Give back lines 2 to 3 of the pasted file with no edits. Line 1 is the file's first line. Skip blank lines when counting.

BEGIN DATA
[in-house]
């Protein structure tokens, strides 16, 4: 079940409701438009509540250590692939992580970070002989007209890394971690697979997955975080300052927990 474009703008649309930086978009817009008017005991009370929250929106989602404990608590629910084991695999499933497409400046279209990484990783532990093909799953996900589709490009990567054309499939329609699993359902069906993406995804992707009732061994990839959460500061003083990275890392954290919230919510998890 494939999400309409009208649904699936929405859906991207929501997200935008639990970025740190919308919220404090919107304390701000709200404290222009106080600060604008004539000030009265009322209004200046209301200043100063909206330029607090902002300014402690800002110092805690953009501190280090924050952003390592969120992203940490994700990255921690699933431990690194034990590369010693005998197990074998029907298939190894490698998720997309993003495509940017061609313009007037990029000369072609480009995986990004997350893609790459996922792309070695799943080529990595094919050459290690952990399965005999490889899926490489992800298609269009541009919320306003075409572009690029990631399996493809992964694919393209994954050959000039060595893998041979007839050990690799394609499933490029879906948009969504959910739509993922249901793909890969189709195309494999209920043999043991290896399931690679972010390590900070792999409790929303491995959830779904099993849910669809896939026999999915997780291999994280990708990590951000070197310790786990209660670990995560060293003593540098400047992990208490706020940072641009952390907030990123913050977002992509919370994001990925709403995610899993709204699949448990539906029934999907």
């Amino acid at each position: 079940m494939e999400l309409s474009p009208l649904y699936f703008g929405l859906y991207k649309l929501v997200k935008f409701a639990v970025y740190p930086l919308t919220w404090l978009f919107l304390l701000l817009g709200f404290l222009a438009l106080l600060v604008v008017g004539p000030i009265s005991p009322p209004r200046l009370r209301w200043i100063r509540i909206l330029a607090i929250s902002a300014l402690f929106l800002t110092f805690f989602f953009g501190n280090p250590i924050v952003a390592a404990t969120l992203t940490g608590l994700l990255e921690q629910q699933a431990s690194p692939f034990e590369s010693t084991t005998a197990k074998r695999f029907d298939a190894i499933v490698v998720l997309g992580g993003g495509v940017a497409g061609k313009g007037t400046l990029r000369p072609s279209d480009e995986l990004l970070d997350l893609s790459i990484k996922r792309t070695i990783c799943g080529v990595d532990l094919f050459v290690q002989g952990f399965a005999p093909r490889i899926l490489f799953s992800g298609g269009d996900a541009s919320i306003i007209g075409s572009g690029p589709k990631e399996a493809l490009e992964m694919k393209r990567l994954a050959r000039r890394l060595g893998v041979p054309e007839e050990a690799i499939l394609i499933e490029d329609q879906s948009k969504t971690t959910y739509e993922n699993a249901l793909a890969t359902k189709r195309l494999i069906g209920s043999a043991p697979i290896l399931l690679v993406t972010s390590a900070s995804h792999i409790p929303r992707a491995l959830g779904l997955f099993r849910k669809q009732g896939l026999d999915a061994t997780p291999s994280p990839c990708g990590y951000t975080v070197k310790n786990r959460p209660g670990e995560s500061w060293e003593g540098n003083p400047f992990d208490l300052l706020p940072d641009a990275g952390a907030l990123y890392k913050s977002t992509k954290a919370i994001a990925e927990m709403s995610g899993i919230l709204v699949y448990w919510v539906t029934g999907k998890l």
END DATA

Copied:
């Protein structure tokens, strides 16, 4: 079940409701438009509540250590692939992580970070002989007209890394971690697979997955975080300052927990 474009703008649309930086978009817009008017005991009370929250929106989602404990608590629910084991695999499933497409400046279209990484990783532990093909799953996900589709490009990567054309499939329609699993359902069906993406995804992707009732061994990839959460500061003083990275890392954290919230919510998890 494939999400309409009208649904699936929405859906991207929501997200935008639990970025740190919308919220404090919107304390701000709200404290222009106080600060604008004539000030009265009322209004200046209301200043100063909206330029607090902002300014402690800002110092805690953009501190280090924050952003390592969120992203940490994700990255921690699933431990690194034990590369010693005998197990074998029907298939190894490698998720997309993003495509940017061609313009007037990029000369072609480009995986990004997350893609790459996922792309070695799943080529990595094919050459290690952990399965005999490889899926490489992800298609269009541009919320306003075409572009690029990631399996493809992964694919393209994954050959000039060595893998041979007839050990690799394609499933490029879906948009969504959910739509993922249901793909890969189709195309494999209920043999043991290896399931690679972010390590900070792999409790929303491995959830779904099993849910669809896939026999999915997780291999994280990708990590951000070197310790786990209660670990995560060293003593540098400047992990208490706020940072641009952390907030990123913050977002992509919370994001990925709403995610899993709204699949448990539906029934999907």
């Amino acid at each position: 079940m494939e999400l309409s474009p009208l649904y699936f703008g929405l859906y991207k649309l929501v997200k935008f409701a639990v970025y740190p930086l919308t919220w404090l978009f919107l304390l701000l817009g709200f404290l222009a438009l106080l600060v604008v008017g004539p000030i009265s005991p009322p209004r200046l009370r209301w200043i100063r509540i909206l330029a607090i929250s902002a300014l402690f929106l800002t110092f805690f989602f953009g501190n280090p250590i924050v952003a390592a404990t969120l992203t940490g608590l994700l990255e921690q629910q699933a431990s690194p692939f034990e590369s010693t084991t005998a197990k074998r695999f029907d298939a190894i499933v490698v998720l997309g992580g993003g495509v940017a497409g061609k313009g007037t400046l990029r000369p072609s279209d480009e995986l990004l970070d997350l893609s790459i990484k996922r792309t070695i990783c799943g080529v990595d532990l094919f050459v290690q002989g952990f399965a005999p093909r490889i899926l490489f799953s992800g298609g269009d996900a541009s919320i306003i007209g075409s572009g690029p589709k990631e399996a493809l490009e992964m694919k393209r990567l994954a050959r000039r890394l060595g893998v041979p054309e007839e050990a690799i499939l394609i499933e490029d329609q879906s948009k969504t971690t959910y739509e993922n699993a249901l793909a890969t359902k189709r195309l494999i069906g209920s043999a043991p697979i290896l399931l690679v993406t972010s390590a900070s995804h792999i409790p929303r992707a491995l959830g779904l997955f099993r849910k669809q009732g896939l026999d999915a061994t997780p291999s994280p990839c990708g990590y951000t975080v070197k310790n786990r959460p209660g670990e995560s500061w060293e003593g540098n003083p400047f992990d208490l300052l706020p940072d641009a990275g952390a907030l990123y890392k913050s977002t992509k954290a919370i994001a990925e927990m709403s995610g899993i919230l709204v699949y448990w919510v539906t029934g999907k998890l």